In 1975, I made a career change and left my position as an economics professor at Williams College. I moved to the family wheat farm, located in a dry part of eastern Oregon.
In 1977, I began attending meetings of the Oregon Wheat Growers League. At that time, the League’s primary focus was on the federal farm programs and how to obtain higher payments for wheat farmers. The focus of the debate was on whether price supports (loan rates) should be increased. Most growers from the Pacific Northwest argued against high loan rates because they would make our wheat uncompetitive in export markets and primarily benefit our competitors. However, high loan rates were popular in the Mid-West, where a larger share of the crop is used domestically. Debates on this issue at national wheat grower meetings were often heated.
In 1981, the wheat loan rate was raised dramatically—partly in response to the embargo of wheat exports to the USSR following the Soviet invasion of Afghanistan. All of our dire predictions came true: U.S. wheat exports declined by half and huge piles of unsold wheat were everywhere. By the mid-1980’s, it was clear that a farm program based on high price supports doesn’t work. The 1986 farm bill cut the loan rate almost in half. We won that debate.
However, two new issues quickly arose. First, European wheat production and exports exploded during the 1980’s when we were priced out of export markets. European farmers were responding to high subsidies provided by their Common Agricultural Policy. Agricultural trade had been deliberately excluded from previous GATT agreements. The need for international rules governing agricultural subsidies became increasingly urgent. I became a strong supporter of a GATT agreement that would increase our exports, even if it meant a cap on U.S. federal farm payments.
The second new issue evolved from the claim by some Mid-West wheat growers that the decline in U.S. wheat exports in the early 1980’s was not due to high loan rates, but instead was a consequence of our “dirty wheat.” I started paying attention to dockage and wheat quality issues and whether expensive cleaning of our exports made sense.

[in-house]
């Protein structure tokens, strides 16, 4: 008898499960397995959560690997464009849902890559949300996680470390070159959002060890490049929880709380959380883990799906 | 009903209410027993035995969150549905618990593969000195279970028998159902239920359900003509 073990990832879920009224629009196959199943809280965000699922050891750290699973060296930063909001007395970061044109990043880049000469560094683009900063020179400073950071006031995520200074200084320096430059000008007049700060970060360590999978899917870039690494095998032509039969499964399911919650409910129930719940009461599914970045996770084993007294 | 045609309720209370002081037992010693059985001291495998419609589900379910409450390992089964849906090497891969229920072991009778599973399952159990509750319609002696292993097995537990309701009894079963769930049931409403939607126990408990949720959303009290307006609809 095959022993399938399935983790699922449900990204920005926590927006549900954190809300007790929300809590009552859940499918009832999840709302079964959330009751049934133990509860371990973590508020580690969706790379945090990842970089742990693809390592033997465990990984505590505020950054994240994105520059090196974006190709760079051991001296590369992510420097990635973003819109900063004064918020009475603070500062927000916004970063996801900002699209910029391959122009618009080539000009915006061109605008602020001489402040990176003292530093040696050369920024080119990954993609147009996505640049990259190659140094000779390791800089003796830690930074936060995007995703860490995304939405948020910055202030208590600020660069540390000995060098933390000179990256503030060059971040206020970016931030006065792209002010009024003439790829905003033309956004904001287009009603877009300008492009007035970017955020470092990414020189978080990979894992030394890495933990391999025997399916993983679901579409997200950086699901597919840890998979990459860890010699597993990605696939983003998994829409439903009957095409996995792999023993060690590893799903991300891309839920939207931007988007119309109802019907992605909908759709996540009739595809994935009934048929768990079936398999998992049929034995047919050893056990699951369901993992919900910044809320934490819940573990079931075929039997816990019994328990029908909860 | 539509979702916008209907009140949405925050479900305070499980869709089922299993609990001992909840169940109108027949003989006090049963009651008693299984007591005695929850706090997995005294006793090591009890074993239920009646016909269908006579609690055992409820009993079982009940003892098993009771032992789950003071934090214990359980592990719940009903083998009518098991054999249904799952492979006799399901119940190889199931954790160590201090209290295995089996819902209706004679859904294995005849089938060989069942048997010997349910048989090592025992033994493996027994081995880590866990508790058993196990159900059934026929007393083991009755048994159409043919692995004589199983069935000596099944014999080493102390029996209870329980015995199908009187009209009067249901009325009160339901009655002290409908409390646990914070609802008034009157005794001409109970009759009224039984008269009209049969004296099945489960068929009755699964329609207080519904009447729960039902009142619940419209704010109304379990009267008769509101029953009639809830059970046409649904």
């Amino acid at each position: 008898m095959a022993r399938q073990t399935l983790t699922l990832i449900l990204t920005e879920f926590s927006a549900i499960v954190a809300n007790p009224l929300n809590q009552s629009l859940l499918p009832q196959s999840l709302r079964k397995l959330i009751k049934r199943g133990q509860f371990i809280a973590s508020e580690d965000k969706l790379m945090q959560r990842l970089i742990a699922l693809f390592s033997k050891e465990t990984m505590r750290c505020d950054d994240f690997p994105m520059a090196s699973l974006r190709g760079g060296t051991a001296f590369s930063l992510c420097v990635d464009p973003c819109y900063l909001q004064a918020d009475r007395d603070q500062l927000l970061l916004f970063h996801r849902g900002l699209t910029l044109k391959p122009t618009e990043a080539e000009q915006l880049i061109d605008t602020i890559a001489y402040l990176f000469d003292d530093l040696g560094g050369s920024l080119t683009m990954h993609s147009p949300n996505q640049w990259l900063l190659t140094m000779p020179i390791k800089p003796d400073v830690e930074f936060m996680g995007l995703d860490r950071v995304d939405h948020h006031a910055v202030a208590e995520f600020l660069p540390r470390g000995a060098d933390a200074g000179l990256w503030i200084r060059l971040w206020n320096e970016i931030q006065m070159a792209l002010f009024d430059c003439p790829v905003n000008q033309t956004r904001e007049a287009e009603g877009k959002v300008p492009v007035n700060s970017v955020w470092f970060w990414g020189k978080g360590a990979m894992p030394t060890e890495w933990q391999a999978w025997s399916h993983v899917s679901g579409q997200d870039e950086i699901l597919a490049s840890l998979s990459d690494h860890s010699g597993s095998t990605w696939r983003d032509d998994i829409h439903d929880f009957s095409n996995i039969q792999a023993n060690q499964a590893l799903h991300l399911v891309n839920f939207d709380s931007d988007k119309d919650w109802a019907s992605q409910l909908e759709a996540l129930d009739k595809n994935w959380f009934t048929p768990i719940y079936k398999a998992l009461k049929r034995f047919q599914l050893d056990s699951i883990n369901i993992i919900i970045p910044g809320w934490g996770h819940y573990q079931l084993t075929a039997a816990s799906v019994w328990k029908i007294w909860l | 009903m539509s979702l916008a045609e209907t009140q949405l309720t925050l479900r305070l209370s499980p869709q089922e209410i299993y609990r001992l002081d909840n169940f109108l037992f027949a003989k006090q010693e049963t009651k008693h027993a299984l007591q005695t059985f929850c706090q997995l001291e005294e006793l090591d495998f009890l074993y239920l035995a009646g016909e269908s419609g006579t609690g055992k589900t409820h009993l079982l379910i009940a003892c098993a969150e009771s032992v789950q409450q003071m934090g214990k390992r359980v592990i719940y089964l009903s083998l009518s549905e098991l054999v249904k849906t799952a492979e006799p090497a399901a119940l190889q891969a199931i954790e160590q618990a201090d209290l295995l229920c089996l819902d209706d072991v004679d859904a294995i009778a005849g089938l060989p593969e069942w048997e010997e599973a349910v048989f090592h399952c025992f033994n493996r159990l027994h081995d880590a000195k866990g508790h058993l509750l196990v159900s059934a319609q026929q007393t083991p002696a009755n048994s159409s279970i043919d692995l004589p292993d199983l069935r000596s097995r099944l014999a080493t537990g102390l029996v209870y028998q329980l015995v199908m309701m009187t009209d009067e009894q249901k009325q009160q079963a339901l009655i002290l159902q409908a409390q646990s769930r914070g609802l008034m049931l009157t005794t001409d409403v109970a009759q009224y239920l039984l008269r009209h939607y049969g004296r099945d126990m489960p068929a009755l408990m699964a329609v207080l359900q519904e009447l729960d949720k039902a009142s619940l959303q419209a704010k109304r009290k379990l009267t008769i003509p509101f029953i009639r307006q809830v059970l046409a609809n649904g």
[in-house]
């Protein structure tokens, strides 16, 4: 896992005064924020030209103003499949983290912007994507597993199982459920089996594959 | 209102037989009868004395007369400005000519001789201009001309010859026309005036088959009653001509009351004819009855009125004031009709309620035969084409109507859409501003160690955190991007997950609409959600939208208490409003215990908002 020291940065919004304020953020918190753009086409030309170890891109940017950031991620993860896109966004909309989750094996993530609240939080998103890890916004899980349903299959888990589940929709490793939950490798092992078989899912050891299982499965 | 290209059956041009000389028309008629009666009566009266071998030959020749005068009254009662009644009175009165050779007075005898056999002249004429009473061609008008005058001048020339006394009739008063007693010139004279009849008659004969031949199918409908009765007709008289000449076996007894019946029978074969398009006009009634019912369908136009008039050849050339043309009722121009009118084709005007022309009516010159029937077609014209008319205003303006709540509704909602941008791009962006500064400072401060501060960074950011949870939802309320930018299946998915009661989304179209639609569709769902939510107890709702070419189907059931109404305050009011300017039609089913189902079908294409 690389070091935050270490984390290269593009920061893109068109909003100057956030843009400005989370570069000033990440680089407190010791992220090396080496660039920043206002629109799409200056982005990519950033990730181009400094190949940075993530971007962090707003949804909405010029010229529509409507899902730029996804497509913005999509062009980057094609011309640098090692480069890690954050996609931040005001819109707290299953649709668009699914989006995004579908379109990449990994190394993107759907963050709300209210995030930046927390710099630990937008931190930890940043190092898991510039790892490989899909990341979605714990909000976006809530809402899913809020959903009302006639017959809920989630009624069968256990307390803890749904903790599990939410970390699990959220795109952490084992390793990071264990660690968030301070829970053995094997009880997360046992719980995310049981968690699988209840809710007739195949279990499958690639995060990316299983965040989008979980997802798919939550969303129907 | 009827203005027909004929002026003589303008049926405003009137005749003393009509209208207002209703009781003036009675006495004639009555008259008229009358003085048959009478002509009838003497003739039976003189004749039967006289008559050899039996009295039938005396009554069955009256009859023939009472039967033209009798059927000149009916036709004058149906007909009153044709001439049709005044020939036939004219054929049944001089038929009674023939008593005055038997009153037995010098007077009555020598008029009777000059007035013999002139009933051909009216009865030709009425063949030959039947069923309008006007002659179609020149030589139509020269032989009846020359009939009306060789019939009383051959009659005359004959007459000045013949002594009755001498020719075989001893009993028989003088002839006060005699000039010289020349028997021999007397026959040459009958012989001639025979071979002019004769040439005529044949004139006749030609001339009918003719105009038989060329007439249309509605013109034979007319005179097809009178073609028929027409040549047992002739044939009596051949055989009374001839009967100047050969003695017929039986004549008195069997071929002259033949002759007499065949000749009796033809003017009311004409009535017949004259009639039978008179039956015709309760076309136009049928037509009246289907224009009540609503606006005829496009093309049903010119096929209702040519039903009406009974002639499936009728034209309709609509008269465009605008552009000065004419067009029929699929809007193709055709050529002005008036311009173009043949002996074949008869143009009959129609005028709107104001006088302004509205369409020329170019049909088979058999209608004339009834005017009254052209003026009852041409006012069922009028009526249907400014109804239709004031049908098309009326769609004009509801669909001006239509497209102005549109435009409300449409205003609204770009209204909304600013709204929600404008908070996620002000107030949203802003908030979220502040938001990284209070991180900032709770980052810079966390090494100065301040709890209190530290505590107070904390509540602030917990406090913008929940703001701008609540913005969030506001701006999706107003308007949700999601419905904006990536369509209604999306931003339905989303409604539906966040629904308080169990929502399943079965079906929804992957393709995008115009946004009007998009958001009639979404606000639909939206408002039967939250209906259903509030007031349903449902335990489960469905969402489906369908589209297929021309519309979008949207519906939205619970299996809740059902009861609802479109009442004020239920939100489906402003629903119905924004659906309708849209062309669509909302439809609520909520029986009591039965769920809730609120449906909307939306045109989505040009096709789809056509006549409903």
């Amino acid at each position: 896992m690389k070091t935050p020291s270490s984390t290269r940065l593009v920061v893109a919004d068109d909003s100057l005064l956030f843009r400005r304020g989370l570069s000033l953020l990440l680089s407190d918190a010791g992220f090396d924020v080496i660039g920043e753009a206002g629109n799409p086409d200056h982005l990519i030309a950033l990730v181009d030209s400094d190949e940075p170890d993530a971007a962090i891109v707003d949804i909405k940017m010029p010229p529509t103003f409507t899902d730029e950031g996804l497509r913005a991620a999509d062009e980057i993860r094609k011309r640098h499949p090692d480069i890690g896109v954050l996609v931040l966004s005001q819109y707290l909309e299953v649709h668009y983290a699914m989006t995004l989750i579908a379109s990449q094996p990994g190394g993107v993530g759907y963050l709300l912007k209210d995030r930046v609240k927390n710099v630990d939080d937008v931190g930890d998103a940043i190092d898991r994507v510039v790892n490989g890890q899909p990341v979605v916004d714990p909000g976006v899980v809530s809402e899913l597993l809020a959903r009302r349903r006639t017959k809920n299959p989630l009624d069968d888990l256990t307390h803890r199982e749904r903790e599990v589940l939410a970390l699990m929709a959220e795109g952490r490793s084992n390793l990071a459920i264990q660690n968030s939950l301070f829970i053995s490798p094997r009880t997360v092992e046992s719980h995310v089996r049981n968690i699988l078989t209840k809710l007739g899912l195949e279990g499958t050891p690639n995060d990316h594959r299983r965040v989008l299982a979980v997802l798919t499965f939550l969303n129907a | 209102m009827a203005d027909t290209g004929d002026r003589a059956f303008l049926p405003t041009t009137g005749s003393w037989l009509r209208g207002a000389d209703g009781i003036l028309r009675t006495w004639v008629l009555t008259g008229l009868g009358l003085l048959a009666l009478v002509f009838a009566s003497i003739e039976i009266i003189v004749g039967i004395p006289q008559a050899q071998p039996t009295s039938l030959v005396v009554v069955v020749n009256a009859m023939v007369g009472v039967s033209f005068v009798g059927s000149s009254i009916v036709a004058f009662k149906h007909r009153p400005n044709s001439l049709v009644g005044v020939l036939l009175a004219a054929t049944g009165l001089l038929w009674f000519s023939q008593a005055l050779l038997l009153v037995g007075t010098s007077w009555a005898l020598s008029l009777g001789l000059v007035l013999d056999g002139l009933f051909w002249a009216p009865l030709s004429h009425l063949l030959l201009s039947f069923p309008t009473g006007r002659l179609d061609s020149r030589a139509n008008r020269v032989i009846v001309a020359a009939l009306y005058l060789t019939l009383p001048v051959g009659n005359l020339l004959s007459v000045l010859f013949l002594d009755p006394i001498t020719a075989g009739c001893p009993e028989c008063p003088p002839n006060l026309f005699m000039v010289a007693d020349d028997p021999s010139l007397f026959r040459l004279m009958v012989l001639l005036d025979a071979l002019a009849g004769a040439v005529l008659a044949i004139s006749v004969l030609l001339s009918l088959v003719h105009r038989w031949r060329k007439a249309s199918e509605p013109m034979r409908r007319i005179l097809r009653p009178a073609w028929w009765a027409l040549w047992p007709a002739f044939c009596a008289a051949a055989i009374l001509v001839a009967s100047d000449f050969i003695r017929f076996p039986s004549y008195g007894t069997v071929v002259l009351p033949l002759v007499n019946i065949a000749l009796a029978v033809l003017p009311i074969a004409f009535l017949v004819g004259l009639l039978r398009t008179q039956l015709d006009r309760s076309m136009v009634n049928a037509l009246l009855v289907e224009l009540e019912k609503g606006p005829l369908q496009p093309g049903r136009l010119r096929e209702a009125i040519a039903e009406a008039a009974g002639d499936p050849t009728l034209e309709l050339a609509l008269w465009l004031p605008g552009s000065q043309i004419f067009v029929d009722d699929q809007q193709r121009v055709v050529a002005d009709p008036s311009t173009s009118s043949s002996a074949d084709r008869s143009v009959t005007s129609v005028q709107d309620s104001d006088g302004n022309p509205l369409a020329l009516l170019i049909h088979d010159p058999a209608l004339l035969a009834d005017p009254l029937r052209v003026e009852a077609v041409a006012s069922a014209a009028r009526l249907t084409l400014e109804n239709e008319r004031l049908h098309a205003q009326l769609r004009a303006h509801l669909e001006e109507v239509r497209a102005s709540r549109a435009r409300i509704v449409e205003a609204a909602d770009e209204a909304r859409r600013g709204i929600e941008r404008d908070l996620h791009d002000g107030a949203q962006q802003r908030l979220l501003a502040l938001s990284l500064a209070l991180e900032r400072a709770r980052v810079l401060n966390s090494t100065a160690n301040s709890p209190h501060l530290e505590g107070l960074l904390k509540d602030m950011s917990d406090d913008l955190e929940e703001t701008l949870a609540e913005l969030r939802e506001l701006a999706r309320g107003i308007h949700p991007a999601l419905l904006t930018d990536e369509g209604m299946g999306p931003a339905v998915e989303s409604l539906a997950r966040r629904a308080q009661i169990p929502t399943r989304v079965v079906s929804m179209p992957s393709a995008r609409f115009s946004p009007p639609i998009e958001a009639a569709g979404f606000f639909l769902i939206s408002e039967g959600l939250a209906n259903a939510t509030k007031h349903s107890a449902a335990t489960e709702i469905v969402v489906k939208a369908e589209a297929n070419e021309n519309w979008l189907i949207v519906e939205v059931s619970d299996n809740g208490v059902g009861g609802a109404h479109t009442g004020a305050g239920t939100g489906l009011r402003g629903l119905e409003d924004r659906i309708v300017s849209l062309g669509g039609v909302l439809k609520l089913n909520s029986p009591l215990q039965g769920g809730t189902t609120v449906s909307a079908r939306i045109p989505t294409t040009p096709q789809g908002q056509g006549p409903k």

During the latter part of the 1990’s, the Pacific Northwest Wheat industry went through hard times, with five years of drought and three consecutive years of average Portland wheat prices at $3 a bushel. I’d seen many years of drought and/or low prices in the past, but never such a long string of back-to-back loss years.
Partly in desperation, I started asking myself two questions: why are prices staying so low and what will happen to the PNW wheat industry if this situation continues. I concluded that our persistent low prices were due to the rising value of the U.S. dollar and that wheat growers should start paying more attention to exchange rates. I’ve found exchange rates, international finance, and the “global imbalances” to be fascinating topics. Much of my current interest is focused in this area.
My conclusions about the effects of continuing low farm profitability surprised me. The primary effect would be lower land values and a renegotiation of lease terms so the tenant farmer’s receives a larger share of the crop. Landowners would eventually absorb most of the decline in farm income.
Like most wheat farmers, I spend a considerable amount of time deciding when and how to sell my crop. When I started farming, I eagerly read articles in farm magazines on the importance of constructing a “marketing plan.” While most of these articles were interesting, they all lacked some key piece of information necessary to implement a plan. I believe the best complete framework for marketing wheat comes from two articles written by Professor Larry Lev of Oregon State University in the early 1990’s. I’ve tried to summarize and build on some of his insights.
Finally, ever since “conservation compliance” was added to the 1985 farm bill, I’ve been interested in how government environmental regulations should be written. They should reduce erosion and run-off, but still allow farmers enough freedom to manage their farms efficiently. During the early 1990’s I attempted to convince the Natural Resource Conservation Service (NRCS) to allow farmer to develop residue records and then use these records in determining compliance with federal regulations. More recently, I spent several years trying to convince the Oregon Department of Agriculture (ODA) that outcomes-based regulations will not work in the environment of Eastern Oregon and ODA should link their water-quality regulations more closely to the existing federal conservation plans. I haven’t been successful in convincing ODA, but have learned a lot along the way.
About once or twice every seven years, we have a winter flood caused by rain and/or snow melt on frozen ground. The erosion caused by these floods always makes me sick and reaffirms my dedication to reduce the damage. We have installed many miles of terraces to stop the run-off and increased the amount of crop residue we leave on the surface of my fields. For a residue history of my farm based on third-party measurements, see McCoy Residue History.pdf. We have not yet adopted direct seeding and chemical fallow. For an explantation of why we haven’t switched to direct seeding, see Why I Haven’t Switched to Direct Seeding.pdf .